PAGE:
UM Scientists Stroke Drug Research
University of Maryland School of Medicine scientists will be submitting a grant application to the National Institutes of Health to test a commonly used diabetes medication — which has shown great promise in preventing the often-fatal brain swelling accompanying large strokes — in a new nationwide clinical trial network. In preliminary research led by Kevin Sheth, M.D., assistant professor of neurology, an intravenous version of the diabetes drug glyburide, which blocks a channel in the brain that can lead to devastating cerebral edema in the hours after a sizable stroke occurs, was given to patients at high risk for
brain swelling. The pilot study of IV glyburide, or RP-1127, was based on the discoveries of J. Marc Simard, M.D, Ph.D., a University of Maryland professor of neurosurgery, pathology and physiology. Dr. Simard’s research, published in leading journals such as Nature Medicine and Stroke, has shed light on the fundamental understanding of edema formation after acute brain injury. His novel discoveries in molecular medicine form the basis for the Glyburide Advantage in Malignant Edema and Stroke (GAMES) pilot study, as well as parallel work in traumatic brain injury. Dr. Sheth’s clinical group, which includes University of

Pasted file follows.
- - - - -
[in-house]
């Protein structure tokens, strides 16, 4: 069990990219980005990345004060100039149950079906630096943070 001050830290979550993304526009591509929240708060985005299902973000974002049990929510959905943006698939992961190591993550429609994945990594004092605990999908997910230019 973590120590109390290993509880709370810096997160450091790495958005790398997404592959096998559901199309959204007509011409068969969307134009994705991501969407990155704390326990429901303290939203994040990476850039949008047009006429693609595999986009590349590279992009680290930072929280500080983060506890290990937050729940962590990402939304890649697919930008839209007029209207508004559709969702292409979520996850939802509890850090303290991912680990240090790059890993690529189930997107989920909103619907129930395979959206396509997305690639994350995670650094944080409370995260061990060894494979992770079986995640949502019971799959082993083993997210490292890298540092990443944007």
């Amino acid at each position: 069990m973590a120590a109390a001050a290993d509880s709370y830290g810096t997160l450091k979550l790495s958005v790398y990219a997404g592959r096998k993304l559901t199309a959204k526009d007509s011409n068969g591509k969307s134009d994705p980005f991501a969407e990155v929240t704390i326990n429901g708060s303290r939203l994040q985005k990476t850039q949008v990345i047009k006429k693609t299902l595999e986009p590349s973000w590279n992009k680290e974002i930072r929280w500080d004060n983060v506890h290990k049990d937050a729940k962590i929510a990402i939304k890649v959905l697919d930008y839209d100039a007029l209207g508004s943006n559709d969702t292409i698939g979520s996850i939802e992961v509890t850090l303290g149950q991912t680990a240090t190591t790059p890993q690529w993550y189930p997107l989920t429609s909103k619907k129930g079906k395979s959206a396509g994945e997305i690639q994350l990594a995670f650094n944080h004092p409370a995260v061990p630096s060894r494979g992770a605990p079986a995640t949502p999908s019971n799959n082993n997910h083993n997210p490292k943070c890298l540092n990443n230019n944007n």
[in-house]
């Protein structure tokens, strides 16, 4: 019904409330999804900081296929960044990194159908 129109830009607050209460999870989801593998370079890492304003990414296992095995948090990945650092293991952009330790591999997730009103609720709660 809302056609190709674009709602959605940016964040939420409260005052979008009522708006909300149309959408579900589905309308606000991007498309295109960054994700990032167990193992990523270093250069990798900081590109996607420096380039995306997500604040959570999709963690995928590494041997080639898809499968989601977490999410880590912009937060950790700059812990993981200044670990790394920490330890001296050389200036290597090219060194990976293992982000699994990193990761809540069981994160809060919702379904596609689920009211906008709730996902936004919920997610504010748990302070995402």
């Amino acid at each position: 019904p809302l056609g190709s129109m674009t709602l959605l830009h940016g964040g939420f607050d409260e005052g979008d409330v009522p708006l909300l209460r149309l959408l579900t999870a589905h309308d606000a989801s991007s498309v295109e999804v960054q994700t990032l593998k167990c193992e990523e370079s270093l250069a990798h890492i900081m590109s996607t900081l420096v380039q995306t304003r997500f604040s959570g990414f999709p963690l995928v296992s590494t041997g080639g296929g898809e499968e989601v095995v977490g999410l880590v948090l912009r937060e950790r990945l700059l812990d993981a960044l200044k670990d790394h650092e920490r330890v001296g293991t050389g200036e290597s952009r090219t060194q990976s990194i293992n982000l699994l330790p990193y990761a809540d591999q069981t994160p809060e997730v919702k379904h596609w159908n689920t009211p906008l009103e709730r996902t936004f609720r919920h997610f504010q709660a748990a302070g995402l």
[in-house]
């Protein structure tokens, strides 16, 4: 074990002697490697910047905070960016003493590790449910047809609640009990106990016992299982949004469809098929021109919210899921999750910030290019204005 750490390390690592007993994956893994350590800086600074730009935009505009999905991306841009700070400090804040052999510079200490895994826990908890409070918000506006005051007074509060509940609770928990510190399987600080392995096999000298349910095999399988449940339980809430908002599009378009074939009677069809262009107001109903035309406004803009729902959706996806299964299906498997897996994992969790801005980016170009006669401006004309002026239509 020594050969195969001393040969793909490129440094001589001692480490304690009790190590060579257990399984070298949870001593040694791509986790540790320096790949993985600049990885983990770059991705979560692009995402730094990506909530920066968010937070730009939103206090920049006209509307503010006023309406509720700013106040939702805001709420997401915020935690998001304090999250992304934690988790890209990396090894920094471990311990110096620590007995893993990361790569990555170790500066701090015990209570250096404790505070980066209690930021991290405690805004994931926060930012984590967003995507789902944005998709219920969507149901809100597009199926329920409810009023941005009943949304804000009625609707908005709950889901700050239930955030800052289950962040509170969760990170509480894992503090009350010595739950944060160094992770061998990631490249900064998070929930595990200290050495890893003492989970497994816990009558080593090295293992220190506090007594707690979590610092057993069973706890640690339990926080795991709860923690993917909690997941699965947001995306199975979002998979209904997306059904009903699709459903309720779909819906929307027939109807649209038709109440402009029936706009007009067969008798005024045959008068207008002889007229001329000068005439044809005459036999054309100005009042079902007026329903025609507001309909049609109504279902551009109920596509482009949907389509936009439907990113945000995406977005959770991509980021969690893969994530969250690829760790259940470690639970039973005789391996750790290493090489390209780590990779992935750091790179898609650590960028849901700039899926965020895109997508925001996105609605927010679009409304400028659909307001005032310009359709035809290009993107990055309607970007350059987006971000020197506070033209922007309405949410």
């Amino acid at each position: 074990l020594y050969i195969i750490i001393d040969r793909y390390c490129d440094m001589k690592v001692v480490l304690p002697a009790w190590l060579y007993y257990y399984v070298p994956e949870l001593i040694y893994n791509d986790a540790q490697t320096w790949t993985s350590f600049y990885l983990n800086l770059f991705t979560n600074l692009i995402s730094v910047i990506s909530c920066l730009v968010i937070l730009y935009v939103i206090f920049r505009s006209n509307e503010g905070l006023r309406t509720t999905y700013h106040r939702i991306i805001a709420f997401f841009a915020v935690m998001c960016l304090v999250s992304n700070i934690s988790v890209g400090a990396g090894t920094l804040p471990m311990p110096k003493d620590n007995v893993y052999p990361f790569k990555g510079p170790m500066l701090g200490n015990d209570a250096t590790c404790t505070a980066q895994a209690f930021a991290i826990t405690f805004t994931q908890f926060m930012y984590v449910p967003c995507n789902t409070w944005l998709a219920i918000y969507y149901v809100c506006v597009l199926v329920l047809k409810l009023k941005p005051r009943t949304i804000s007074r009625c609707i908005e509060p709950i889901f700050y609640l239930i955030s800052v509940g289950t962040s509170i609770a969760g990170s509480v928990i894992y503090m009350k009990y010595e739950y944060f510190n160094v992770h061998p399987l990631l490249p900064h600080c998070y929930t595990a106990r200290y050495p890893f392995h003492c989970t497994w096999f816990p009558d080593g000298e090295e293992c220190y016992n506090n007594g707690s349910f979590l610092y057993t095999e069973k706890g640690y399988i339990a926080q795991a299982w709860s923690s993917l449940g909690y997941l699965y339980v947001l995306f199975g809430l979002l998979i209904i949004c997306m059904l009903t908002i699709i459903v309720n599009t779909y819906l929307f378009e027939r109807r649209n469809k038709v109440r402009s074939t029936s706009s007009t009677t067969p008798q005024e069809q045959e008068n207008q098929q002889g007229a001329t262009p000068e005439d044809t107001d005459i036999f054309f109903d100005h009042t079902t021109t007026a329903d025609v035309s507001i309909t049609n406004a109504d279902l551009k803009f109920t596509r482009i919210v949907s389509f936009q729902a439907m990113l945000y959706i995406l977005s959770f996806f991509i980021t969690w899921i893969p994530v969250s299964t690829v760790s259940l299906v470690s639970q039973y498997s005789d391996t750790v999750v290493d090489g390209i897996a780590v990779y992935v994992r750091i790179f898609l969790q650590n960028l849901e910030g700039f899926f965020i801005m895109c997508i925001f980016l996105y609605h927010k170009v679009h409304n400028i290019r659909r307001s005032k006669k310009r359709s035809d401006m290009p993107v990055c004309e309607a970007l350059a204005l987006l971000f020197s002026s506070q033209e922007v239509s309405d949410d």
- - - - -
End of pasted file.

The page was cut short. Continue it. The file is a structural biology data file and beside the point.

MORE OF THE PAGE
Maryland Professor of Neurology Barney J. Stern, M.D., partnered with Massachusetts General Hospital in Boston, Rush Medical Center in Chicago, the University of Pittsburgh, the Medical University of South Carolina and Remedy Pharmaceuticals to test IV glyburide in 10 patients in the pilot study. Remedy Pharmaceuticals is the exclusive licensee of Dr. Simard’s inventions and has previously demonstrated safety in a phase I study in health volunteers.
Novel, safe and exciting